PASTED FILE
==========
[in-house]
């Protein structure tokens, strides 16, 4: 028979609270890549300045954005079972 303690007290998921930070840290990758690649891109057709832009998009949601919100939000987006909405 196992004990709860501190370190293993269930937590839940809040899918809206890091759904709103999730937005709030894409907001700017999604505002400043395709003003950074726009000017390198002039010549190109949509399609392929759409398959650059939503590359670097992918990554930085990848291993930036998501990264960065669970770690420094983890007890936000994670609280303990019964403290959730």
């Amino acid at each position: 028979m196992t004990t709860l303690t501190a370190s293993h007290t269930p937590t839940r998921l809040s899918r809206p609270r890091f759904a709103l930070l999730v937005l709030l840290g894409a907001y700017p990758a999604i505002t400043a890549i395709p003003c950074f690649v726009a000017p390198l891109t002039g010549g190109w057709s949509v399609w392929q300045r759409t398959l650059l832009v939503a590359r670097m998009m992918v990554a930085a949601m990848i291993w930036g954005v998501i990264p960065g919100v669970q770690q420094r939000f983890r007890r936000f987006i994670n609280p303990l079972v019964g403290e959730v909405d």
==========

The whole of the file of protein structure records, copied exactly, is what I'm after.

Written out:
[in-house]
């Protein structure tokens, strides 16, 4: 028979609270890549300045954005079972 303690007290998921930070840290990758690649891109057709832009998009949601919100939000987006909405 196992004990709860501190370190293993269930937590839940809040899918809206890091759904709103999730937005709030894409907001700017999604505002400043395709003003950074726009000017390198002039010549190109949509399609392929759409398959650059939503590359670097992918990554930085990848291993930036998501990264960065669970770690420094983890007890936000994670609280303990019964403290959730």
């Amino acid at each position: 028979m196992t004990t709860l303690t501190a370190s293993h007290t269930p937590t839940r998921l809040s899918r809206p609270r890091f759904a709103l930070l999730v937005l709030l840290g894409a907001y700017p990758a999604i505002t400043a890549i395709p003003c950074f690649v726009a000017p390198l891109t002039g010549g190109w057709s949509v399609w392929q300045r759409t398959l650059l832009v939503a590359r670097m998009m992918v990554a930085a949601m990848i291993w930036g954005v998501i990264p960065g919100v669970q770690q420094r939000f983890r007890r936000f987006i994670n609280p303990l079972v019964g403290e959730v909405d």